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How ready is Nebraska's rebuild? BYU will put it to an immediate test.

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The remodeling Cornhuskers definitely do not get into ease into Mike Riley's first schedule.

Gene Sweeney Jr./Getty Images

Week 1 opponents Nebraska and BYU (September 5 at 3:30 p.m. ET, ABC) are pretty comparable programs at this point.

Both rely on casting a wide net in recruiting, as neither is in a state that produces a ton of elite talent. In the last five recruiting classes BYU signed 38 percent of its players from Utah, while only 10 percent of Nebraska signees were from the Cornhusker State.

Both programs are looking to be national brands. BYU is trying to be an independent contender, playing a 2015 schedule that includes Boise State, UCLA, Michigan and Missouri. The Huskers are trying to rebuild a brand diminished by a 15-year conference championship drought.

BYU is theoretically on an upward trajectory, whereas Nebraska's new head man Mike Riley is trying to rebuild a decrepit structure without accidentally pulling out a support column. While the Cougars return star QB Taysom Hill in a system built to feature his talents, the Cornhuskers intend to totally overhaul the system.

Rebuilding the power-I against the BYU D

The Huskers were famous under Tom Osborne for being a power-I/option running team. Under Pelini, they mimicked this to an extent but with a more Oregon-flavored outside zone/spread option approach. Now with Riley, Nebraska is looking to get back to a more smashmouth style, but might not have the OL for it.

Riley's foundational run scheme is inside or "tight" zone. He wants to power the ball down main street behind a wall of big bodies. Once the defense packs numbers in the box, he'll punish it with sweeps, screens and a vertical passing attack. Active ingredients include big, powerful linemen who can control defenders, a true tight end and a cast of athletes to operate in the space the defense allows.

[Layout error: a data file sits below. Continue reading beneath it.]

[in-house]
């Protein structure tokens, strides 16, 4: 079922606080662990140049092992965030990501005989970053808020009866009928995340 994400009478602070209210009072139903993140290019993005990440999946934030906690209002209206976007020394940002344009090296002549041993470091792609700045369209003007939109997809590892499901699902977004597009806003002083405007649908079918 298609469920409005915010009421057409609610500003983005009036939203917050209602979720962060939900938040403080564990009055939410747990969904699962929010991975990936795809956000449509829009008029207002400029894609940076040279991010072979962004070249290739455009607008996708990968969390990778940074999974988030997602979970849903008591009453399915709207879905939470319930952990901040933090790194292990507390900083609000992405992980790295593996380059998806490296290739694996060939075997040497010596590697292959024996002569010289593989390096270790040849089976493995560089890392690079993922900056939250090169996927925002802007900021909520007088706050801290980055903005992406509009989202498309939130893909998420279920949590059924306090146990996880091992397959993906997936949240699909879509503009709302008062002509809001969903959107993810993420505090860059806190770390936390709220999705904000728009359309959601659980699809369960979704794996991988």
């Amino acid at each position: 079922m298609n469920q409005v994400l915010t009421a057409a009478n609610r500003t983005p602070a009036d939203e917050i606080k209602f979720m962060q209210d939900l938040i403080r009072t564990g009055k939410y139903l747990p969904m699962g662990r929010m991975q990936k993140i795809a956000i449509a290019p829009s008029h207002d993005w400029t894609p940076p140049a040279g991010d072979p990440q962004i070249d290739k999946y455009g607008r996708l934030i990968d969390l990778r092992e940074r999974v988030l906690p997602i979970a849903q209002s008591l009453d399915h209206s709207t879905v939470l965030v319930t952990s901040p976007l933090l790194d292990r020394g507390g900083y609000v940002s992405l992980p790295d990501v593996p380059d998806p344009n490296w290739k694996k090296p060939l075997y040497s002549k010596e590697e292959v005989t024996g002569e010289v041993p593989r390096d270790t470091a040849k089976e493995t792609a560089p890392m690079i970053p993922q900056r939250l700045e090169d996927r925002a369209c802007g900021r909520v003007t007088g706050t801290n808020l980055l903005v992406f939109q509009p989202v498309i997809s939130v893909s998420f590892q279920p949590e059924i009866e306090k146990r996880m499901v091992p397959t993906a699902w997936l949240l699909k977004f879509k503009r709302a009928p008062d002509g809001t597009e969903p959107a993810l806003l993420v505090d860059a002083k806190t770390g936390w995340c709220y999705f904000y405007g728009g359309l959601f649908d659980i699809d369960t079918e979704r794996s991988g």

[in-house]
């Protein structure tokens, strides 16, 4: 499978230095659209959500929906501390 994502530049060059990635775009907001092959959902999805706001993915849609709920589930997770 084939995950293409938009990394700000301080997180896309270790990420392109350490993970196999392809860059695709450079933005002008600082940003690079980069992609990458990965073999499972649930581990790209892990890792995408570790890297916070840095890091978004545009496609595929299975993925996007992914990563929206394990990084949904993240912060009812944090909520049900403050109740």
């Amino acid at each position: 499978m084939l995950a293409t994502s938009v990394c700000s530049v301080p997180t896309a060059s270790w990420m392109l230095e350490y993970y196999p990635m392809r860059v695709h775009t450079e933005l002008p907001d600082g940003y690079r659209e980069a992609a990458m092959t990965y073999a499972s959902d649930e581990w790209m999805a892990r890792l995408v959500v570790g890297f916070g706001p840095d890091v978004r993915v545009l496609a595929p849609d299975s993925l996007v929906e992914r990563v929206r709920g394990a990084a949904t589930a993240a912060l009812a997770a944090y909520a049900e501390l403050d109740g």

Riley's last line at Oregon State started the following group against Oregon in the season finale:

Left tackle Sean Harlow 6'4, 295
Left guard Roman Sapolu 6'4, 312
Center Josh Mitchell 6'3, 288
Right guard Gavin Andrews 6'6, 340
Right tackle Dustin Stanton 6'5, 270

Although it was a young group with two sophomores, a redshirt freshman and two juniors, it was a large group. An important key to an inside zone-based scheme is guards who can cover up defensive tackles and either move them off the ball or turn their shoulders to open a crease for the running back. Big and heavy is the way to go in the middle, where OSU averaged 313 pounds.

The OL Riley inherits in Lincoln will look like this on Saturday, assuming no line suspensions:

Left tackle Alex Lewis 6'6, 290
Left guard Dylan Utter 6'1, 285
Center Ryne Reeves 6'3, 300
Right guard Chongo Kondolo 6'4, 300
Right tackle Nick Gates 6'5, 290

That's a group built to secure the edge for outside zone. It has big tackles, while the guards are smaller guys who need to get out and block in space. This group isn't going to thrive when asked to tangle with defensive tackles in a broom closet.

The next ingredient needed is speed. Beggars can't be choosers, but the Beavers never seemed too fussed about their skill players lacking size. Athletes like 5'6, 200-pound back Jacquizz Rodgers and 5'10, 189-pound receiver Brandin Cooks did extraordinary things in Riley's system.

In the run game, Riley and OC Danny Langsdorf would use speed on sweeps and constraint plays to keep edge defenders honest. Those defenders couldn't fill interior gaps against the inside zone play: